South Africa’s Department of Environmental Affairs (DEA) is tackling the critical challenge of natural resource management, environmental protection and infrastructure through Environmental Programmes (EP). Over the past decade, EP’s Working for Water programme has piloted value-added industry projects in partnership with the KwaZulu-Natal Invasive Alien Species Programme (KZN IASP). These initiatives have shown the viability of the approach of utilizing invasive alien biomass to create jobs, in making value-added products relevant to Government’s needs and, thereby, reducing the cost of clearing the invasive plants.
In 2004, a value-added industry factory in KZN was established after exposure to the exploitation of the poor by some in the funeral industry, at the time of bereavement. The concept of making “Eco-Coffins” from the invasive wood won the 2005 World Bank’s Development Marketplace prize for innovation, and the approximately R1 million grant was used to buy the necessary machinery.
The Eco-Coffins pilot project initially provided work for 89 people trained in woodwork and other relevant skills. Since then, coffins have been produced for a fraction of what people are being asked to pay for basic coffins from commercial funeral houses.
Establishing 18 Eco-Furniture Factories in 2013
The purpose of the project is to establish viable eco-furniture factories which will produce products needed by Government and marginalised communities, using wood harvested from invasive alien plants, creating jobs for approximately one hundred and sixty workers per factory, working at competitive EPWP rates and producing high-quality products.
18 Value-added industry Eco-Furniture Factories will be established across the country by Environmental Programmes. Approximately R383 million shall be invested in the project over a 3-year period.
Each factory will make products that help to address the needs of South Africa, with an initial focus on school desks, benches, eco-coffins and other furniture.
The products will be made from wood from invasive alien plants cleared as part of Government’s drive to restore proper ecosystem functionality.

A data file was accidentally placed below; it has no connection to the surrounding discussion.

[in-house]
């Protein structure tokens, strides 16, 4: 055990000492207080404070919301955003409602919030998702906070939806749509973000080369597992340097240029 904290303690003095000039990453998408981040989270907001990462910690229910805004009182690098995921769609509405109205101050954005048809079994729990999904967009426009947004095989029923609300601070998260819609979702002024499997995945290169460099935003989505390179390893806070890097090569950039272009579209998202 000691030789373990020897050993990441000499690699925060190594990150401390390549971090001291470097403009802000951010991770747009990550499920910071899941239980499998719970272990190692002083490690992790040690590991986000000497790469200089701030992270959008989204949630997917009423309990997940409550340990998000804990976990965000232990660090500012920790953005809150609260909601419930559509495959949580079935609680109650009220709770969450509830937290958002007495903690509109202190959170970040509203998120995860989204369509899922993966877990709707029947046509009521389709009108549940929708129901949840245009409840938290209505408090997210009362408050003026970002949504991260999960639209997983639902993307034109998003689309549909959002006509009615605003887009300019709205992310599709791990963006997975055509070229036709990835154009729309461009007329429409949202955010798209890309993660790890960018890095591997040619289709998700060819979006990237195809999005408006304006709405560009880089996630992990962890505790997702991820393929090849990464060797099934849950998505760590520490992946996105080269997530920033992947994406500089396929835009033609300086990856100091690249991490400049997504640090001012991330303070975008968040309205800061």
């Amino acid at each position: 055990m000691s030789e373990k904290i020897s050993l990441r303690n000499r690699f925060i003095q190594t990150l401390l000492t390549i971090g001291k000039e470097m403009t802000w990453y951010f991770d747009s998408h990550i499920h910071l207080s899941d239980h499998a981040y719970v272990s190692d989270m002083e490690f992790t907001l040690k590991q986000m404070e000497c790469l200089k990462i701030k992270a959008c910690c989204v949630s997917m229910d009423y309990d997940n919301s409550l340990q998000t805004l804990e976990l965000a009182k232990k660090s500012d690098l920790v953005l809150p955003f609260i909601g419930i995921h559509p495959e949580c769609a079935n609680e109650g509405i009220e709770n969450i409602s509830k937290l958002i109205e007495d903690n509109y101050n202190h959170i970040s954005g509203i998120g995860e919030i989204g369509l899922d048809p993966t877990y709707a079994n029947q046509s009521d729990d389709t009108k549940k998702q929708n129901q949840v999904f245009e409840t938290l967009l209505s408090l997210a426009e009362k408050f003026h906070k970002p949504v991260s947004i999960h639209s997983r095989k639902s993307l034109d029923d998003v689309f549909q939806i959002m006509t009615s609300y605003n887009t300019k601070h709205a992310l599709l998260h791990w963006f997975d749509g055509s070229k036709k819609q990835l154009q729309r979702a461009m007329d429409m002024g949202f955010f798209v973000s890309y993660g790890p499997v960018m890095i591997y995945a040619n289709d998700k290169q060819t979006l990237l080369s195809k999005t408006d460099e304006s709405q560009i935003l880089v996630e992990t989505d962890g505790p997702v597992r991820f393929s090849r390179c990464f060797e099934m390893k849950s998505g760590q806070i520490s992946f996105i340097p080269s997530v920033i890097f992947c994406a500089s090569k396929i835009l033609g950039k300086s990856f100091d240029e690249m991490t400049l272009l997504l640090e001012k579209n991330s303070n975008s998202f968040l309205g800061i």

Approximately 160 jobs will be created per factory, when fully operational, within the framework of the Expanded Public Works Programme, in this process.
These jobs will focus on the marginalized, in terms of race, gender, disability and age.
The intention is to sell eco-products to non-government organisations, faith-based organisations, government departments and schools across the country to meet their needs.
The factories are to be situated in areas where suitable stands of accessible and utilizable invasive alien plant biomass are available.
There is an estimated shortage of 6million school desks in the South African educational system. High-quality, durable, steel-framed desks with wooden seats and tops (made from invasive alien wood) are planned to be manufactured at affordable and competitive prices.
Eco-Desks include the full costs of harvesting the wood and it is envisaged that the cost would be less than R500 per desk. It is also hoped that damaged steel desks could be collected from schools and refitted with new tops and new seats thus ensuring further efficiencies through recycling.
The collection of damaged desks – and recycling/ renovating them in Eco-Furniture Factories – is expected to make up a large percentage of the production going through the factories in the early stages of the venture. Any damaged Eco-Desks can be collected from schools within an 80km radius of each Eco-Furniture Factory.
It is envisaged that Eco-Desk production units will be set up across the country, where invasive alien timber is accessible, to meet the backlog and future needs for school desks, including the repair of desks. The relevance of setting up the Eco-Desks factories across the country is to reduce the transportation costs, even allowing for the fact that the desks are produced in kit form, and then assembled at the receiving schools.
The first five of eighteen factories are either in production or gearing up for imminent production:
Farley (Knysna area)
Several simple sizes and designs of Eco-Coffins have been created for this initiative. Eco-Coffins will be sold and distributed to non-government charity organisations and faith-based initiatives involved in social responsibility programmes.